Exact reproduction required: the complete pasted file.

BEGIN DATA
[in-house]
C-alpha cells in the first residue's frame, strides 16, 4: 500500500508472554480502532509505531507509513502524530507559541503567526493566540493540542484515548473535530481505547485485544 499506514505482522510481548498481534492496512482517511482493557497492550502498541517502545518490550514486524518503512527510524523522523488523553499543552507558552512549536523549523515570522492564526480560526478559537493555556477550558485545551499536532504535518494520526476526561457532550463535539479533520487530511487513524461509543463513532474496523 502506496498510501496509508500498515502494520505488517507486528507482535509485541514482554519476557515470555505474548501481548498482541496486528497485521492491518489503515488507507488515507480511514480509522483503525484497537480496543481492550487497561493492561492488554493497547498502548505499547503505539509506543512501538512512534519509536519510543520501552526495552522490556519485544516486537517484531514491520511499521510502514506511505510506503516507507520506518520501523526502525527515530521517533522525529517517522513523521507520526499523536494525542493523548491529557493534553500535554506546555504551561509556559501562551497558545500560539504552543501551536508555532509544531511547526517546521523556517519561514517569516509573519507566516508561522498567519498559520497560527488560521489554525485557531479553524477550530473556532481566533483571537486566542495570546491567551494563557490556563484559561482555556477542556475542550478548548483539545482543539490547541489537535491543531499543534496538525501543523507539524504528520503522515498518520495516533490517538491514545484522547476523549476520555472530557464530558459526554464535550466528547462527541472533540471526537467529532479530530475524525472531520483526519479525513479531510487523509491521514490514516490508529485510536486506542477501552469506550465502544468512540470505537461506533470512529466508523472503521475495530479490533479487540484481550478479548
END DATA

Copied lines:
[in-house]
C-alpha cells in the first residue's frame, strides 16, 4: 500500500508472554480502532509505531507509513502524530507559541503567526493566540493540542484515548473535530481505547485485544 499506514505482522510481548498481534492496512482517511482493557497492550502498541517502545518490550514486524518503512527510524523522523488523553499543552507558552512549536523549523515570522492564526480560526478559537493555556477550558485545551499536532504535518494520526476526561457532550463535539479533520487530511487513524461509543463513532474496523 502506496498510501496509508500498515502494520505488517507486528507482535509485541514482554519476557515470555505474548501481548498482541496486528497485521492491518489503515488507507488515507480511514480509522483503525484497537480496543481492550487497561493492561492488554493497547498502548505499547503505539509506543512501538512512534519509536519510543520501552526495552522490556519485544516486537517484531514491520511499521510502514506511505510506503516507507520506518520501523526502525527515530521517533522525529517517522513523521507520526499523536494525542493523548491529557493534553500535554506546555504551561509556559501562551497558545500560539504552543501551536508555532509544531511547526517546521523556517519561514517569516509573519507566516508561522498567519498559520497560527488560521489554525485557531479553524477550530473556532481566533483571537486566542495570546491567551494563557490556563484559561482555556477542556475542550478548548483539545482543539490547541489537535491543531499543534496538525501543523507539524504528520503522515498518520495516533490517538491514545484522547476523549476520555472530557464530558459526554464535550466528547462527541472533540471526537467529532479530530475524525472531520483526519479525513479531510487523509491521514490514516490508529485510536486506542477501552469506550465502544468512540470505537461506533470512529466508523472503521475495530479490533479487540484481550478479548